Outside, the sharp night air made her shiver. In the distance, she could see the glinting lights of the dining hall, and just the thought of the cheesy lasagna on the menu made her mouth water.
Tinsley lit a cigarette. While smoking was forbidden on Waverly grounds, Tinsley had spent enough cold winters in New England to know that from a distance, the smoke looked liked warm breath from warm bodies. "So, Ms. Vernon, what's it like being a single woman again?"
Callie's face tightened almost imperceptibly at the reference to her recent breakup. She pulled her powder blue earmuffs from her coat pocket and slipped them onto her ears. "It's awesome," she replied after a moment, her voice devoid of enthusiasm. "I love not having to shave my legs. And I can eat whatever I want."
This time, it was Tinsley and Jenny who exchanged glances. Callie was in no danger of gaining a clothing size anytime soon.
"It was about time." Tinsley let out a huge breath of smoke. "You guys were getting totally boring."
Callie knew Tinsley was just trying to make her feel better, but it annoyed her anyway. "Of course, as soon as I'm single, you're not," Callie sniffed, feeling suddenly miserable. Tinsley had her little freshman boy toy Julian now. And Jenny had— well, whomever she wanted. No matter how much Callie tried to convince herself it was fun to be on her own, in truth she totally missed Easy. She'd loved him so much, but staying together while he was at military school had just been so hard. She couldn't stand not knowing when—or if—they could be together again. And the promise ring he'd sent her, while incredibly romantic, had been too much. But even though she knew she'd made the right decision, she missed the feeling of knowing someone was thinking about her, or about kissing her….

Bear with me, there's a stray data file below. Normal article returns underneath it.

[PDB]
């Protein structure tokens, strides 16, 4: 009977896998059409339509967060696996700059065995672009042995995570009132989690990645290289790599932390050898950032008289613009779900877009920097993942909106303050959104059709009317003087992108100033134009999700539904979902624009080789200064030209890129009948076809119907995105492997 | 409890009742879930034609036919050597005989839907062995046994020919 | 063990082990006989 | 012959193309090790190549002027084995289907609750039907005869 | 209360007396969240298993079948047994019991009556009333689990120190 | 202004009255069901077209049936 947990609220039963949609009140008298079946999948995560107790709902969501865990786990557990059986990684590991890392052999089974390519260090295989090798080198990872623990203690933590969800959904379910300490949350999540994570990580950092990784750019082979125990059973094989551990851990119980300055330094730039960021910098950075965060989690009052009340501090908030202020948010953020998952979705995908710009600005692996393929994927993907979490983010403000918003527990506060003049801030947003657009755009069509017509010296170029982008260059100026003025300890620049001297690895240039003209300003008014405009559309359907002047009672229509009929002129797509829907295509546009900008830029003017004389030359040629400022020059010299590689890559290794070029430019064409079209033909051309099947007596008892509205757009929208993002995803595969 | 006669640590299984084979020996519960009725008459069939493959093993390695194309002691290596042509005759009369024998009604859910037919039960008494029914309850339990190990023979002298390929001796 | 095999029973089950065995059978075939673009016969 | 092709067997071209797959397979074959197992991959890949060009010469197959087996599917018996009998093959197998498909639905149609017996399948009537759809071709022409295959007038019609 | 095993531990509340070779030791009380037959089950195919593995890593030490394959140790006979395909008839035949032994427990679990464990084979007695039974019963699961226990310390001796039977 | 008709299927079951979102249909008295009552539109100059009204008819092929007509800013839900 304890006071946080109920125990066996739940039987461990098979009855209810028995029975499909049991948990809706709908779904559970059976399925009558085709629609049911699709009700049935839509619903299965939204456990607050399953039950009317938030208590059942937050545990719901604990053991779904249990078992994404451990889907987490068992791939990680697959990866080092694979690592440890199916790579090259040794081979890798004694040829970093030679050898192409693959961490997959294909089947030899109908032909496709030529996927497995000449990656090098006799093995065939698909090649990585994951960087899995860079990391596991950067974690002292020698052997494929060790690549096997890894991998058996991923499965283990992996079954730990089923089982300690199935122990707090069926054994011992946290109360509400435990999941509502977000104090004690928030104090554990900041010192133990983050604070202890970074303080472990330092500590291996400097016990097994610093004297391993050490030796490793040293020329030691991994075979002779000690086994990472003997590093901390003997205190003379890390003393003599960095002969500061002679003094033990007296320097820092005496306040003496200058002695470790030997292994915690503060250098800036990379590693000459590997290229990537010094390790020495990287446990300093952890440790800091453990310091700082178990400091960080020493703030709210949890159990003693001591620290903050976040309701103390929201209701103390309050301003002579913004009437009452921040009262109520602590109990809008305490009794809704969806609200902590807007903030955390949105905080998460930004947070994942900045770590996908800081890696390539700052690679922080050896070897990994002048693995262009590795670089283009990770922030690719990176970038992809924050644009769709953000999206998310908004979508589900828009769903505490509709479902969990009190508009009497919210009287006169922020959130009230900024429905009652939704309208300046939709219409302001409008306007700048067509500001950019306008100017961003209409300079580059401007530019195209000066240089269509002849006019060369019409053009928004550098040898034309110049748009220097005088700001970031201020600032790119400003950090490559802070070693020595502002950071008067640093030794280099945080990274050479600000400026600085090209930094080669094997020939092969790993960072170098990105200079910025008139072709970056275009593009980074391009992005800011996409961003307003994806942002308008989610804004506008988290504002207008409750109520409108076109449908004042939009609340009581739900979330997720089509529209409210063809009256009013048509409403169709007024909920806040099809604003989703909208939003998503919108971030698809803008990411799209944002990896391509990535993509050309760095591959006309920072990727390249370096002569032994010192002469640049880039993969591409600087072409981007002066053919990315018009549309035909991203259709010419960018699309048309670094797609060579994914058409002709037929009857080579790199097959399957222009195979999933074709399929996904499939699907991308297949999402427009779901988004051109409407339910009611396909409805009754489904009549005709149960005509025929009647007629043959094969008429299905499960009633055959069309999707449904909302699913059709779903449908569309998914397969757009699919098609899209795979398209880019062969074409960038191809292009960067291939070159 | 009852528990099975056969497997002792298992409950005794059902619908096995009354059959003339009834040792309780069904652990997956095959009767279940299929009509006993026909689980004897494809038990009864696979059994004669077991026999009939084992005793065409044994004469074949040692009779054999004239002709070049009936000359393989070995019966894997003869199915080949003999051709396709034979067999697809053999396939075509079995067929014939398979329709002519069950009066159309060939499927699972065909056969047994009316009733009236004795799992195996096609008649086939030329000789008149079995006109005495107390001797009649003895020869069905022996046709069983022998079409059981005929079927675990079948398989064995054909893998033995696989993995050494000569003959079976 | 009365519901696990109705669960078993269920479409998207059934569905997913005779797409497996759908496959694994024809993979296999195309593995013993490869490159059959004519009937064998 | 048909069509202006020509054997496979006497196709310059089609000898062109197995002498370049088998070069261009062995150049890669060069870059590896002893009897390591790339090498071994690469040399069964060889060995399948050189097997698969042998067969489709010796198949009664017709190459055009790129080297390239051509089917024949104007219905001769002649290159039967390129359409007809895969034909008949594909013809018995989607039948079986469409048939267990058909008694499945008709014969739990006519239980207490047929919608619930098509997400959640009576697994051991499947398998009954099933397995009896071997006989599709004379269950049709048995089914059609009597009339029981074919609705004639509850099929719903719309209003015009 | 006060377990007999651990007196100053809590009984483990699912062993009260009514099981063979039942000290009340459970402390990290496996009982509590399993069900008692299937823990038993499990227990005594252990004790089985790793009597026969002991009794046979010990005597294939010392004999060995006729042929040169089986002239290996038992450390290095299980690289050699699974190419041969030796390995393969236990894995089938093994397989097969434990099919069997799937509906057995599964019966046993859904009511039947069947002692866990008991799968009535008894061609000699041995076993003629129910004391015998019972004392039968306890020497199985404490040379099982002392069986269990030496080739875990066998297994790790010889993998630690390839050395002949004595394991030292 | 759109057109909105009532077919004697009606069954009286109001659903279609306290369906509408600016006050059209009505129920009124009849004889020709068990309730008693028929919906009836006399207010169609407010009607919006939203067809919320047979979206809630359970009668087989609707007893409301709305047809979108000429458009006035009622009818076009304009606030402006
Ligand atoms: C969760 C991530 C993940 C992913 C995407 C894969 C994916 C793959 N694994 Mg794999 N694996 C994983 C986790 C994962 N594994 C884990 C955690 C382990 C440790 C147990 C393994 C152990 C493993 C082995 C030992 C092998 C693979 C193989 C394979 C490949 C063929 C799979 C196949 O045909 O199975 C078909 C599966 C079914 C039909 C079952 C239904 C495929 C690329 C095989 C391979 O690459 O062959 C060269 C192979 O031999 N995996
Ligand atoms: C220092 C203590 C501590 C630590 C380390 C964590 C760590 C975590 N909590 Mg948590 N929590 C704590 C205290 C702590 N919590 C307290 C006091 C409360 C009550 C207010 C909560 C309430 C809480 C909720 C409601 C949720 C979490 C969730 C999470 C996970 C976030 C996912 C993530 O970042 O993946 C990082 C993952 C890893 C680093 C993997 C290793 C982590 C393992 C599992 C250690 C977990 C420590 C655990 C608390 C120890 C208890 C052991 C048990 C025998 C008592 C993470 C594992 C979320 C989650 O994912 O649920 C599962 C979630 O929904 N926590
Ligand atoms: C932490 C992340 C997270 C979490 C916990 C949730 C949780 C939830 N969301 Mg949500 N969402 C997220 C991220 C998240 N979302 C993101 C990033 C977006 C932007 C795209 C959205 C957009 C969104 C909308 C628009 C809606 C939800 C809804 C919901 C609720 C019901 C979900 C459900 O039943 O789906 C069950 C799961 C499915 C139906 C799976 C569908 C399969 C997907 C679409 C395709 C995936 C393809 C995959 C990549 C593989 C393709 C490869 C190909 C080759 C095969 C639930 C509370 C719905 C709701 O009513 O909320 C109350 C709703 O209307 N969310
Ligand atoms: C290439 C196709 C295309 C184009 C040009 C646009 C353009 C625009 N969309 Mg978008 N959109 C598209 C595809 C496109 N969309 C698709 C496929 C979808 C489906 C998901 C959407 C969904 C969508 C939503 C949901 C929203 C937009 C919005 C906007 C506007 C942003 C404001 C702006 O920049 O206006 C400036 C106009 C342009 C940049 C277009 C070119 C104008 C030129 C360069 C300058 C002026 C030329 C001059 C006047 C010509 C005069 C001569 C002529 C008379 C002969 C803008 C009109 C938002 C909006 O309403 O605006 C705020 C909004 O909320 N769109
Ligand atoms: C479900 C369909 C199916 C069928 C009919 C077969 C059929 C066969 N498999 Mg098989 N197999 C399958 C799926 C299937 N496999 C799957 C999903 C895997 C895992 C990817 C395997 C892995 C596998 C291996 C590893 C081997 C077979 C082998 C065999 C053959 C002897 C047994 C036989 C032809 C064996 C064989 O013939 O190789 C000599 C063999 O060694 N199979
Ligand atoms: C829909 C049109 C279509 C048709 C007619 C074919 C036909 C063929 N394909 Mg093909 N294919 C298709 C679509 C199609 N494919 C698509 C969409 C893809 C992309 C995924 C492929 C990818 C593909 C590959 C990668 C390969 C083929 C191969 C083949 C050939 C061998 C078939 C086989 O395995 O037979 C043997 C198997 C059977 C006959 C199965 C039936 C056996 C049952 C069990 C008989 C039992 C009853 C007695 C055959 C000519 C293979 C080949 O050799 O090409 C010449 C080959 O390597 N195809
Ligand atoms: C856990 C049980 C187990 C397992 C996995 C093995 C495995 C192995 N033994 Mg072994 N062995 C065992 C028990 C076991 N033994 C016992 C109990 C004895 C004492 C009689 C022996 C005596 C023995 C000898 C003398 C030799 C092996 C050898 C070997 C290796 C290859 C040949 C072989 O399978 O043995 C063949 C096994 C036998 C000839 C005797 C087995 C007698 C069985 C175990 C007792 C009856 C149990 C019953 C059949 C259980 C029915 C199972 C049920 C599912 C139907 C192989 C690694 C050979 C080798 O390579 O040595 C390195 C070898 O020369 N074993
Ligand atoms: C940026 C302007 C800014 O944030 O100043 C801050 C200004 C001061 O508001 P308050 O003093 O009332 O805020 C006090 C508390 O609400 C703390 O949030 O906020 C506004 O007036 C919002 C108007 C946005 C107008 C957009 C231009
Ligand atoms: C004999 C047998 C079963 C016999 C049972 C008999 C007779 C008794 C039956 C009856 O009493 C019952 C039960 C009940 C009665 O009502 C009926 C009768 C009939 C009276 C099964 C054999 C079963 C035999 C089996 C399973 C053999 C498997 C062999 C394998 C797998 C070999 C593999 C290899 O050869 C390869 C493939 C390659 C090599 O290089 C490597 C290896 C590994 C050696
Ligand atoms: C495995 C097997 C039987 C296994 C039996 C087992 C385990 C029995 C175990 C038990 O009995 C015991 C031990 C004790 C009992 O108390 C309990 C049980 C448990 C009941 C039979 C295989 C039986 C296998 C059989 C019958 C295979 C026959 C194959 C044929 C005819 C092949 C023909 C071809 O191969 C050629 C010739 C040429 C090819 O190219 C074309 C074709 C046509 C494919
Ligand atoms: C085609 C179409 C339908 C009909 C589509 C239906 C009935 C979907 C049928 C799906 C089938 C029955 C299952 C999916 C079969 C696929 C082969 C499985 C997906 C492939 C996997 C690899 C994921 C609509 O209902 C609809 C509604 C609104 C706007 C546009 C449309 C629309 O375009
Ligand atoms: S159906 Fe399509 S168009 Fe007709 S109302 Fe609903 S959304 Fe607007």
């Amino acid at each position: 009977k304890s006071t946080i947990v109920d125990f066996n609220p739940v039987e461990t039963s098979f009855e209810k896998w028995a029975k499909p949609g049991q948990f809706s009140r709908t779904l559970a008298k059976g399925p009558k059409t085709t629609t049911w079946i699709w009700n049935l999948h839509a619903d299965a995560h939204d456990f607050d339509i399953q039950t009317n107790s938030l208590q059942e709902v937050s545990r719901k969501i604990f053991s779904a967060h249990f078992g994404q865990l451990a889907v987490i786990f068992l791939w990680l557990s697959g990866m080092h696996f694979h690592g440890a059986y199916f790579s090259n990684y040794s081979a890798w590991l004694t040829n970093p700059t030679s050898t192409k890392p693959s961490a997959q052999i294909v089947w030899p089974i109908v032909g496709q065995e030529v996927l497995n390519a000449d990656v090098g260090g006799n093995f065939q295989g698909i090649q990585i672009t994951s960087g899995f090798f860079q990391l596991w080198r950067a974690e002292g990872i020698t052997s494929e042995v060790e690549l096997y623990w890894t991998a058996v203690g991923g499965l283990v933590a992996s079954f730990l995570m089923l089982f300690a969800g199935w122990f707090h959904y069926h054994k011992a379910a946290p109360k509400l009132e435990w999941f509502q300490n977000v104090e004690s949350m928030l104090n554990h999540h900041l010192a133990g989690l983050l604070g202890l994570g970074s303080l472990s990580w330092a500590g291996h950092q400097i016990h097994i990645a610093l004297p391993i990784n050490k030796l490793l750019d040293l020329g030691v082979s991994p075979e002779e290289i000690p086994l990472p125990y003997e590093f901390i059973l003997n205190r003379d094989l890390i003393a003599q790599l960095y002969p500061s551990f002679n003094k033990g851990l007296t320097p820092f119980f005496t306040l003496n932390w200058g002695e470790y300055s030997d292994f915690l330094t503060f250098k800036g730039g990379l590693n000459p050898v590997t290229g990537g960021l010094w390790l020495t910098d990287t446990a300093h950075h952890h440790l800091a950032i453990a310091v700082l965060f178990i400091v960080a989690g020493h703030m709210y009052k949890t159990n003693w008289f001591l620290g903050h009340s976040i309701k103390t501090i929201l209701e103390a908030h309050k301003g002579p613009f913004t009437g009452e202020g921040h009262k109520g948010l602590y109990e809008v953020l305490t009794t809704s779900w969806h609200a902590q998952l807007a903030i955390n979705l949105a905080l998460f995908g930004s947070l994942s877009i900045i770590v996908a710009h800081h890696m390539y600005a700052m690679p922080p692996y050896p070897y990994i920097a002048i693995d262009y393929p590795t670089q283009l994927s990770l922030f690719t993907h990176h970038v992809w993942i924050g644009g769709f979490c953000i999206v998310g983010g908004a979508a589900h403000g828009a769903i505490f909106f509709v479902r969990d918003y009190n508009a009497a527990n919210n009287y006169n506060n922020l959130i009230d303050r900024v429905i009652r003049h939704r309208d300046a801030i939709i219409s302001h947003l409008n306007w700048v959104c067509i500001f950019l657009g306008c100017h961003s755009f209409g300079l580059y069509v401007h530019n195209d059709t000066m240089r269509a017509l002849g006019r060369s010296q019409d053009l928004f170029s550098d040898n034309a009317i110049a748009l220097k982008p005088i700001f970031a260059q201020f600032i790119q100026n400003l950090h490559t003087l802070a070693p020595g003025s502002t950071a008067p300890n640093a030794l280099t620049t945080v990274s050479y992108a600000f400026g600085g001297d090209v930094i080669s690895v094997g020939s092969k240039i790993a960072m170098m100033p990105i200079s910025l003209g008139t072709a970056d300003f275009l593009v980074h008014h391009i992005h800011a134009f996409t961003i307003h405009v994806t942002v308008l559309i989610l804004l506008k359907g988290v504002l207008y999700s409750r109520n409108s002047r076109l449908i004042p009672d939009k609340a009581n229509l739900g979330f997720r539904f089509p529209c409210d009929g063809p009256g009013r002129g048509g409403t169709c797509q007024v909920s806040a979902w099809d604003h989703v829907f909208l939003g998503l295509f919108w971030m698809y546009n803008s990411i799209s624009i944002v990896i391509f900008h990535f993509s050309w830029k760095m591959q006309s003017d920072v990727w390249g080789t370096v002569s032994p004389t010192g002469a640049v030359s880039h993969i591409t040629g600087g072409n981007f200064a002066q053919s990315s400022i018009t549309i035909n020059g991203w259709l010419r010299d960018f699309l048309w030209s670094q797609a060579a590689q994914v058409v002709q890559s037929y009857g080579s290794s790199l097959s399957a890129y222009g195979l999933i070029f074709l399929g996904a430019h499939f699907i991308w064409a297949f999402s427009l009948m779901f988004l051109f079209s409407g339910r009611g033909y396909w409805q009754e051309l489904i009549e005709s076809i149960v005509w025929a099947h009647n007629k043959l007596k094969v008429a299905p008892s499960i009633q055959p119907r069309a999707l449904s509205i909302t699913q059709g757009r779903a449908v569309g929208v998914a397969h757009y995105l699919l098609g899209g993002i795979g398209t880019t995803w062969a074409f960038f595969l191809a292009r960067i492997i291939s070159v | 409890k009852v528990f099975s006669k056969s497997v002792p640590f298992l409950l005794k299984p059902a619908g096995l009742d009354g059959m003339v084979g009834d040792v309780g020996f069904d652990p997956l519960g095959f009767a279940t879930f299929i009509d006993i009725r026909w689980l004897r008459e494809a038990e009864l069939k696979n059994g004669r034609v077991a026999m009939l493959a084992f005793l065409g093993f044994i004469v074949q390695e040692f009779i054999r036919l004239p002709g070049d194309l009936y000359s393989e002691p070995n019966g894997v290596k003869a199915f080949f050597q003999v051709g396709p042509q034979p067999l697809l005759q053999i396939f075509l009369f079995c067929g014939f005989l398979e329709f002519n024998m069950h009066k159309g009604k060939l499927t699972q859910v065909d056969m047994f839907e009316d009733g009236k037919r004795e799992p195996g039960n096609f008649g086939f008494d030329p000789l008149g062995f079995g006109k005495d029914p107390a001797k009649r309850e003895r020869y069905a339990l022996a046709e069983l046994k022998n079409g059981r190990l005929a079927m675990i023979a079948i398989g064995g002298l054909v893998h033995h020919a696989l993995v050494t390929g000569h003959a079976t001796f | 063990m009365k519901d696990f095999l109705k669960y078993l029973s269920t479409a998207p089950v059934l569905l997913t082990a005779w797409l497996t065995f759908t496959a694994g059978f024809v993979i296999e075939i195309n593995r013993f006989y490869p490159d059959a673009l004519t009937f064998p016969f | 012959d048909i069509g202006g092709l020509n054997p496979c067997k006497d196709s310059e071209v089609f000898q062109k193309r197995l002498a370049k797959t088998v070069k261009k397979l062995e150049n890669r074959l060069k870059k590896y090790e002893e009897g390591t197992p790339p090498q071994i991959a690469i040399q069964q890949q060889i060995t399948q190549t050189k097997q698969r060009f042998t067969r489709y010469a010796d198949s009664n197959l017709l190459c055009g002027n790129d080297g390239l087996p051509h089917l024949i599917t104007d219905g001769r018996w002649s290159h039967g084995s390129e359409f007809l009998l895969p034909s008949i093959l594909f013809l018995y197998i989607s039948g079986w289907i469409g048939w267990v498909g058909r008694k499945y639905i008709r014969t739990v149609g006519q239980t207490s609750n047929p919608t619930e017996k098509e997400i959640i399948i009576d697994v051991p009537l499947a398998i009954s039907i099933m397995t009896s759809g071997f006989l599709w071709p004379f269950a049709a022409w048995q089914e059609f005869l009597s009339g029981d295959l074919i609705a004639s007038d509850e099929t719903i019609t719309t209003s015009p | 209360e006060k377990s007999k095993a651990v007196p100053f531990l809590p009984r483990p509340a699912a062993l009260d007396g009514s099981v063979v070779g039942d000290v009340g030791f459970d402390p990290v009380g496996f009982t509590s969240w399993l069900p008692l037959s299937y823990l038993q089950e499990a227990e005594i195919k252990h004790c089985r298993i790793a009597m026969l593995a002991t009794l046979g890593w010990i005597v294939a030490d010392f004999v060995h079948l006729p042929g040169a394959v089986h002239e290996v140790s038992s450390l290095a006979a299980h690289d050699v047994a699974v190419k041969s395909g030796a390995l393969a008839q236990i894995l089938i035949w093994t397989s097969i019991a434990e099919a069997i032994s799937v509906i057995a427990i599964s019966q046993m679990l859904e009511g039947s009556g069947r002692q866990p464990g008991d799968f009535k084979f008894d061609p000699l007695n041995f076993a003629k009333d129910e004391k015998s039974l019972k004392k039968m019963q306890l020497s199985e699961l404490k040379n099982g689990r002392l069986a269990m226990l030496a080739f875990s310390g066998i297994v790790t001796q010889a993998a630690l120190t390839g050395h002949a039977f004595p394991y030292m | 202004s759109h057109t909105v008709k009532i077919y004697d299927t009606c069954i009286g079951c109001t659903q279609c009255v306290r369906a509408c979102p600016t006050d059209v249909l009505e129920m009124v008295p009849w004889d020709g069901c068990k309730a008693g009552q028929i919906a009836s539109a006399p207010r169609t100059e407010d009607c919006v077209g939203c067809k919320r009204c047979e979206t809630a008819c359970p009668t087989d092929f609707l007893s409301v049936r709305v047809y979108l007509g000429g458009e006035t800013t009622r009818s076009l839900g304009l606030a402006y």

A coy smile played on Tinsley's lips. "Chill out, Cal. It's not like I'm getting married."
Callie rolled her eyes. In New York over the break, after being sent the promise ring by Easy, she'd practically picked out her wedding dress from the Vera Wang window, much to Tinsley's amusement. "That's probably a good thing, since Julian is, like, twelve."
"Maybe it'll be good for you to be on your own for a while," Jenny spoke up, her tiny voice cheerful but cautious.
"I know, I know." Callie shook her head dismissively and rubbed her cold, gloved hands together. "It's just… I'm used to having a boyfriend," she confessed, realizing it even as she said it. "Before Easy, there was Brandon."
"Actually, they kind of overlapped," Tinsley quipped, flicking her half-finished cigarette into a snowbank. She'd never let Callie forget how she'd hooked up with Easy when she was still dating Brandon. "And when you were a freshman, you and Ethan Lasser were totally inseparable."